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Europe

"Europe's Society Under Strain"

The EU's economic targets for 2010 are set to be seriously missed, according to a draft of a long awaited competitiveness report.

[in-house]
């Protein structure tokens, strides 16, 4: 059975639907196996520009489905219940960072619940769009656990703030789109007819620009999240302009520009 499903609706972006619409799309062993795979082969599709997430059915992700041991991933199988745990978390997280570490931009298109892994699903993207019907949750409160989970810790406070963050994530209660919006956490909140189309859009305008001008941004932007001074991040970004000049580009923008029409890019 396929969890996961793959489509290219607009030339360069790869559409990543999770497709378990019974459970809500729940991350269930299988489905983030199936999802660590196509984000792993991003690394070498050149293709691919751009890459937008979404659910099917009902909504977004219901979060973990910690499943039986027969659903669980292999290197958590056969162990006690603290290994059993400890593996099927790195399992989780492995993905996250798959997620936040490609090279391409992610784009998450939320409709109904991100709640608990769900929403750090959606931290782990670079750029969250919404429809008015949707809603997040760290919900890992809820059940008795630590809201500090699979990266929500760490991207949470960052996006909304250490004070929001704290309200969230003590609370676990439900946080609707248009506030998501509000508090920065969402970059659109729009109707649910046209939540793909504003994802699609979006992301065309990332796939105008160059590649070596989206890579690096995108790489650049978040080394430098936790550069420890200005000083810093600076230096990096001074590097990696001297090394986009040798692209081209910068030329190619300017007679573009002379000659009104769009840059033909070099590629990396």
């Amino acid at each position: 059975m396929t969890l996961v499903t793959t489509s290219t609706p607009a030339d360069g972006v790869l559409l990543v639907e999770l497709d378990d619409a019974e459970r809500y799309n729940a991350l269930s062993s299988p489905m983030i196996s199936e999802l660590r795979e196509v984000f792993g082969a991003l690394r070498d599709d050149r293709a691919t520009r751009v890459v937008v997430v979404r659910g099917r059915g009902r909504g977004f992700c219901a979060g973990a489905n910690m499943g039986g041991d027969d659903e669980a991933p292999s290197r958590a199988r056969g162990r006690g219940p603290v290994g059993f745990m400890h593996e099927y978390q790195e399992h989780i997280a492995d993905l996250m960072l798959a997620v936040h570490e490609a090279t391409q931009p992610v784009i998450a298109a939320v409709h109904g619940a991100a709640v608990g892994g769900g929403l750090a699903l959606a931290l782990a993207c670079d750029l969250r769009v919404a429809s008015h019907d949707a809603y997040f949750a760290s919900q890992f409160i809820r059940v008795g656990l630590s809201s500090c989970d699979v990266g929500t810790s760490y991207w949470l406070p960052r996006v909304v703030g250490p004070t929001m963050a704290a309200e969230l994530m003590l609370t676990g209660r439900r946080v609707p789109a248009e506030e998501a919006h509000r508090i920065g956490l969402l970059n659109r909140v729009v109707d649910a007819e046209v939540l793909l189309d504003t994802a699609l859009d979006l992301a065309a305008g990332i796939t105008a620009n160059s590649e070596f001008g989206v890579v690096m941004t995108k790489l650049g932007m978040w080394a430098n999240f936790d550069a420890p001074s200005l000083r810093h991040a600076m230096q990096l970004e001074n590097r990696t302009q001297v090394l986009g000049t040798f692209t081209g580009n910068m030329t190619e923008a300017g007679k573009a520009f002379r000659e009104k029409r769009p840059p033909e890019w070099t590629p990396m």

The hard-hitting document, which assesses the EU's position in its bid to become the most competitive, knowledge-based economy in the world by 2010 (known as the Lisbon Agenda) warns that "too many targets promise to be seriously missed." To be officially presented to EU leaders next month, the draft report foresees devastating effects if the Lisbon process is not invigorated. The working population will be unable to sustain "Europe's growing army of pensioners," economic growth will "stagnate" and institutions face "contraction and decline." While the enlargement of the EU to 25 member states is described as "a welcome expansion," it has "made European-wide achievement of the Lisbon goals even harder." The new member states have lower employment rates and productivity levels, making it more difficult for the EU to catch up with the US in these respects. Many -- including some finance ministers -- have proposed that the deadline of 2010 be pushed back to allow the EU more time to achieve its goals. But the report rejects this unequivocally and urges ambition in the EU's aims. "Should the 2010 deadline be lifted? Again no." Although the EU is aiming to catch up with the US, it should not aim to "become a copy-cat US - far from it," recommends the report. Since the launch of the Lisbon process, over six million jobs have been created whereas the employment rate in the US has fallen. But the EU-15 still needs to create 11 million new jobs by 2010 if it is to succeed in its target of having a 70 percent employment rate by this time. (EUobserver.com)

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